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Trutegra was hired by a cement manufacturing company to semi-automate a bucket crane in one of their facilities. This type of crane has a bucket at the end of two separate cable systems requiring two separate hoists, one a holding hoist that lifts and lowers the actual load and the other a closing hoist that opens and closes the bucket. Software controls both hoist motors to ensure synchronous operation on the way up and down, avoiding the bucket opening or closing in transit. A sister plant in the same company, learning of this project, requested the installation of full automation at their facility. Trutegra completed the two projects in parallel, building on the one application to complete the task. 

As may be imagined the manufacture and handling of cement is an extremely dusty operation. In earlier times an operator sat in the cab on the crane to control its position, the cab was fitted with very heavy filtration to minimize the dust. It became obvious that this mode of operation was both hazardous to the operator and inefficient so Trutegra was approached to semi-automate the bucket crane at one plant. Trutegra’s engineers realized that because the visibility in the plant was reduced to some 10-15 feet, optical laser feedback devices could not be used to position the crane. Therefore, radar-positioning technology was selected by Trutegra to accomplish that operation. Radar is able to see through the dust, but it has a very slow update rate, requiring the feedback to be augmented with an encoder to match the rate required by the processor in the control system. 

The basic control system provided by Trutegra for a single bucket crane included provisions for distance measurements for the bridge position, the trolley position, and the encoder for the position of the hoist. Trutegra’s No-Sway technology was also included to essentially eliminate load swing, avoiding loss of cycle time and hazards to operators, structures, and equipment. The basic system controls also included TruMotion Semi-Automated Positioning which allows the operator to input desired locations via the HMI. In addition, continuous skew control was incorporated allowing the PLC to monitor and control skew by varying the speed commands to the bridge motors so that wheel alignment is maintained.  Skew is monitored in real-time and excessive skew triggers an alarm and the crane is stopped.

The rate at which materials enter the area is calculated and upon reaching a specific value the material is transferred to a storage bin. A similar method is used with the hopper that feeds the furnace. When the level in a feed hopper drops below a predetermined value, the material is picked up from a high spot in a particular bin to be added to the feed hopper. A warehouse management system, known as TruStor effectively manages all the inventory levels as well as monitoring the drips (the feed to the crane hall) coming in. TruStor can age material as required. For example, hot material is left to cool for a specific amount of time before it is being fed into the next available hopper and moved into the system. It is important to pull from the coolest bin first to avoid overheating the process downstream.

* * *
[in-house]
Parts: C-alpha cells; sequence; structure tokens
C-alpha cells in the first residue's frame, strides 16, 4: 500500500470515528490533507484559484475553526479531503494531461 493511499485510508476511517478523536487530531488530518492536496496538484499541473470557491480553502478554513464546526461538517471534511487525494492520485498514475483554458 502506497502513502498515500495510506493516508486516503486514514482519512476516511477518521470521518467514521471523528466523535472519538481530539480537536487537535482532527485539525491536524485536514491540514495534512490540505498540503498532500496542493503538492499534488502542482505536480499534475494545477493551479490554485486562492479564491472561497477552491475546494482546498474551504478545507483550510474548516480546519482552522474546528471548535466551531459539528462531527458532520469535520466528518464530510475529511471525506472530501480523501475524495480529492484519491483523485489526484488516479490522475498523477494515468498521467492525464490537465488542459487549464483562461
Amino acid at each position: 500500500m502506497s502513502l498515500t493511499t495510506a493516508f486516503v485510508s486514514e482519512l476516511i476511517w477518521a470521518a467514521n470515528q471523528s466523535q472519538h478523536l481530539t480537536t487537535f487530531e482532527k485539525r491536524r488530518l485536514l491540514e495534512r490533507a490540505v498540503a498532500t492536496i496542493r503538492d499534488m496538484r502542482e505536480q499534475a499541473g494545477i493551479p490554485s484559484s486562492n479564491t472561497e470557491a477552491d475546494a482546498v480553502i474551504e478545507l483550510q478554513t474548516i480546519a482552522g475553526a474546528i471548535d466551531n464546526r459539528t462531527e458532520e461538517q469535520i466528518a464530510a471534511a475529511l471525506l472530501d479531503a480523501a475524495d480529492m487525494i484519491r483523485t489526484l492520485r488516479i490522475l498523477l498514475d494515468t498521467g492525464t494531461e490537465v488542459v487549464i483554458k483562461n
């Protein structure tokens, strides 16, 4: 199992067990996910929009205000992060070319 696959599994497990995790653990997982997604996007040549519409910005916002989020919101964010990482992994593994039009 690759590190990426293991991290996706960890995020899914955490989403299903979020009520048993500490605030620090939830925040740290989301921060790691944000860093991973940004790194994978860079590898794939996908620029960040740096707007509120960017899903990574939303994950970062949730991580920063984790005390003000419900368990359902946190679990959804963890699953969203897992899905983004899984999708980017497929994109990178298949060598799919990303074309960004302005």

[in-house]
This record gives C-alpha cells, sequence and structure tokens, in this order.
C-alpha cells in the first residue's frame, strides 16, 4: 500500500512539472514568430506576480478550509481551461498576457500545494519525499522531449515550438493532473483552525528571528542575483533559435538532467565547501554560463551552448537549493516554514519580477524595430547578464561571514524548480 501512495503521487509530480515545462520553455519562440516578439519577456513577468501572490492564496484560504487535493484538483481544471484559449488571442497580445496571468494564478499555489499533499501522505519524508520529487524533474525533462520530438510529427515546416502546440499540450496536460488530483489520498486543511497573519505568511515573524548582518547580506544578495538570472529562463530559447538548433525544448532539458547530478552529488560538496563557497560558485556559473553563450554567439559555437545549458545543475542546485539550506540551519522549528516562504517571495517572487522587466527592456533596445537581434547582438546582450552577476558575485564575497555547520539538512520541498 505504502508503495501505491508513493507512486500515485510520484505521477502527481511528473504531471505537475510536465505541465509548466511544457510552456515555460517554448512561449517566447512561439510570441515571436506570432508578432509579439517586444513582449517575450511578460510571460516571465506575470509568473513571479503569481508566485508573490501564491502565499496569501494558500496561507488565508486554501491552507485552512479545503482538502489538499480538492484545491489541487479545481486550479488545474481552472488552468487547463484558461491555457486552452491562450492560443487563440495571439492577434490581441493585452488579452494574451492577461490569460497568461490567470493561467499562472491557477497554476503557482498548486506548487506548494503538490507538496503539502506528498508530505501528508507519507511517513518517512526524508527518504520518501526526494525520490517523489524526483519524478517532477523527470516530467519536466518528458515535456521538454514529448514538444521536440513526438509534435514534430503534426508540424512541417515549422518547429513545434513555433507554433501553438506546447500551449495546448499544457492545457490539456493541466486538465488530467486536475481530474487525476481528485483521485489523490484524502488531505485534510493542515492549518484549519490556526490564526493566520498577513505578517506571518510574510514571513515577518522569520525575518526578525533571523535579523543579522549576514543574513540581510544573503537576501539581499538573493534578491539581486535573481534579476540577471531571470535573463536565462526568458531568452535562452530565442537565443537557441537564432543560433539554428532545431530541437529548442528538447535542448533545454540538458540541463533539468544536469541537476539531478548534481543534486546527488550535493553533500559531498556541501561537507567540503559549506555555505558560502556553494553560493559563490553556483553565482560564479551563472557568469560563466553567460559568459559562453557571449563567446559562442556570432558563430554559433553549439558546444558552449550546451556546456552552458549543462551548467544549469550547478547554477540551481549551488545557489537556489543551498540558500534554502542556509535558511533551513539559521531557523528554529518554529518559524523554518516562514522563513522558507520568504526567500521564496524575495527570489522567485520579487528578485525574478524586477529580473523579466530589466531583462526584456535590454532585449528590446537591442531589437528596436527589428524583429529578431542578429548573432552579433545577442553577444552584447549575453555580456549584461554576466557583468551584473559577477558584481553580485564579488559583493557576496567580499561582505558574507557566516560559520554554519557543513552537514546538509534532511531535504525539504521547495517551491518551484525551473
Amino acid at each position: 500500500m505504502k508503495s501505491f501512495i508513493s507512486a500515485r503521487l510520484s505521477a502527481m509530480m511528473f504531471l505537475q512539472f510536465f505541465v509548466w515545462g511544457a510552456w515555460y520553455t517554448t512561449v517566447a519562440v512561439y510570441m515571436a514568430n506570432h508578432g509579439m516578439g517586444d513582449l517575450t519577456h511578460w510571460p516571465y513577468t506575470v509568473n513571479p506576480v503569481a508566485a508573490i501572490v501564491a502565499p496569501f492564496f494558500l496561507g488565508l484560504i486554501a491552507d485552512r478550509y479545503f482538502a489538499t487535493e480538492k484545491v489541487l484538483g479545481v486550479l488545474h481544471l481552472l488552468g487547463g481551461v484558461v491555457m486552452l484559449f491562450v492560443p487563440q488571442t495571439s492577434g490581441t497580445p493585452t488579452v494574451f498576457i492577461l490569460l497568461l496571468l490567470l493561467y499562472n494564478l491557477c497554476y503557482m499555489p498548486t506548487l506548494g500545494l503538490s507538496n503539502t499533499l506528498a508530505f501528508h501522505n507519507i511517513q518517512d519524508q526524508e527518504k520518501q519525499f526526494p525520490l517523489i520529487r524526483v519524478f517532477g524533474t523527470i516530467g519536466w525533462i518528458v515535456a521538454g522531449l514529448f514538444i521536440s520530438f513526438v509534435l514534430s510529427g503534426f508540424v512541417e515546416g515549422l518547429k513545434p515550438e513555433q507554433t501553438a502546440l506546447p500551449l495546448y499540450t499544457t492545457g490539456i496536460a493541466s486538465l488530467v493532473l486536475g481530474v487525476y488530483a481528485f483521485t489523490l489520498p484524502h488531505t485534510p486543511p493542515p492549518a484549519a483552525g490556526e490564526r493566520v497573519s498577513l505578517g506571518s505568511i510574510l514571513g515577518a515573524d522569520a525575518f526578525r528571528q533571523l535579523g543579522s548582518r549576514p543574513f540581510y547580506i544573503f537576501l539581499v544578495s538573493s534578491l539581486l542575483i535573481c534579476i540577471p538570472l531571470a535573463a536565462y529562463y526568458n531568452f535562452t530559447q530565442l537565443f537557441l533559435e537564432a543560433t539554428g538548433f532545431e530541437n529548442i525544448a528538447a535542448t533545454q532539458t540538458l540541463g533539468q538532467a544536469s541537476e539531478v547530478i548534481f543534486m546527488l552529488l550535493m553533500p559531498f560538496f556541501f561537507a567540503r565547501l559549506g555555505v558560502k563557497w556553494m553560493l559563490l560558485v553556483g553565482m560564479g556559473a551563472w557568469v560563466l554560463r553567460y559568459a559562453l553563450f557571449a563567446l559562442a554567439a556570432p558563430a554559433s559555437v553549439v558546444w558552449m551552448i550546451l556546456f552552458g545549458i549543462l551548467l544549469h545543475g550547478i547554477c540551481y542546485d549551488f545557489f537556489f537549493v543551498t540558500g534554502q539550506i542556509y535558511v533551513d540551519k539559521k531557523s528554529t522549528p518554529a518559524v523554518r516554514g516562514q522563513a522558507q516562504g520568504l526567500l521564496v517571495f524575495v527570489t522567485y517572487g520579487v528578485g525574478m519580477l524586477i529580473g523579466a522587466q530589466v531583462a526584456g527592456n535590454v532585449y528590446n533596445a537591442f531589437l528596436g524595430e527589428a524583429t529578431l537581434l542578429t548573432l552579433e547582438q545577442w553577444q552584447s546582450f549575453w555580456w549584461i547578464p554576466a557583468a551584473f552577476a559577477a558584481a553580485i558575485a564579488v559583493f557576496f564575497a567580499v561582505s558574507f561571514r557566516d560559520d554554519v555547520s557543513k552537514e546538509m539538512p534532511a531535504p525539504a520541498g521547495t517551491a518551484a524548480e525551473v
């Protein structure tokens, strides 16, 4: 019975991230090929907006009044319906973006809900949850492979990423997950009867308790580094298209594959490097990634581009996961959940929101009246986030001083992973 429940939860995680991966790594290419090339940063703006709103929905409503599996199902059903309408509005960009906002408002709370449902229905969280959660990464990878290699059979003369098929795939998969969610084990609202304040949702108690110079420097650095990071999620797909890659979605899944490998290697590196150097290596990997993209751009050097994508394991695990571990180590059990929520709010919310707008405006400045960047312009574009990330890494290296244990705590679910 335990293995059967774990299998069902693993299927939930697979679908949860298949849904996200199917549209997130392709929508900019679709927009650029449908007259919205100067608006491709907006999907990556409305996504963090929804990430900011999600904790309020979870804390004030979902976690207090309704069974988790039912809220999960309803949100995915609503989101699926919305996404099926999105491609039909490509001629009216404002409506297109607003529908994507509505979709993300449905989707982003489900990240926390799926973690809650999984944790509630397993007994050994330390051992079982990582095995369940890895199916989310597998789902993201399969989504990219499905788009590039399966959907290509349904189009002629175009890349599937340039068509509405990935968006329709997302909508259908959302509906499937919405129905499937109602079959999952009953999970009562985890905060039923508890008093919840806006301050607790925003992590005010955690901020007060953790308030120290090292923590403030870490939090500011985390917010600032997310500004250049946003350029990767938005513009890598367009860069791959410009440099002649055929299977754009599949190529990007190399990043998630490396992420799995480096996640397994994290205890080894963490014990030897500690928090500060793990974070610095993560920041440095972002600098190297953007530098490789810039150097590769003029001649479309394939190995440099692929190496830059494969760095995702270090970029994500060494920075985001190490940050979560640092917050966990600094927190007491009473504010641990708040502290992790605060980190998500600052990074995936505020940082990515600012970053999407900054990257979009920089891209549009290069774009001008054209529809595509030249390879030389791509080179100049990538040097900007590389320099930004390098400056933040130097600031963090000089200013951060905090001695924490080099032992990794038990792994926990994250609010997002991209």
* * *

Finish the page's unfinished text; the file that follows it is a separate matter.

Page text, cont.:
The inventory of material in the bins below the crane must be measured and a powerful LIDAR device was utilized to sweep the area below the crane as it passes and moves up and down that area to create a three-dimensional map. The crane PLC uses that data to identify low and high spots in each of the bins while the HMI generates a 3D graphic for the operator. A series of “picks” (referring to the picking of material from a high spot) and “dumps” (referring to dropping material at a low spot) are prioritized by TruStor to maintain an even level below the crane. 

A major challenge in implementing both the semi-automated and fully automated system was the very limited visibility in the plant. In addition, the way the material flow works proved difficult. This latter challenge arises from the fact that the bucket contacts the material. To close on a full bucket of material it is necessary to pay out a little more cable than necessary because the bucket tips and sinks as it digs. This extra amount of cable is calculated by “some neat math”, but it is important to avoid the cable jumping the groove on the drum above or having cables come off the drum.  In either case considerable downtime results. One other problem was caused by the temperature of the material since the tilt sensor on the bucket had to survive at temperatures between 300 and 400 degrees Celsius. It must be recognized that Trutegra was unable to refer to other semi or fully automated cement-handling crane projects so that the system introduced was designed and proven out entirely in-house. It may be said that Trutegra “invented the solution to the problem.”

Future projects could be to install the automatic system at other locations.  However, some of the cranes in those other locations would require mechanical upgrades or possibly replacement due to their age and the abuse typically experienced by the cranes. It is a very harsh environment leading to expensive mechanical wear and maintenance. 

The benefit realized by both automation and semi-automation of the bucket cranes is a reduction in maintenance costs and downtime as well as improved safety, with better material throughput and reduced production time. 

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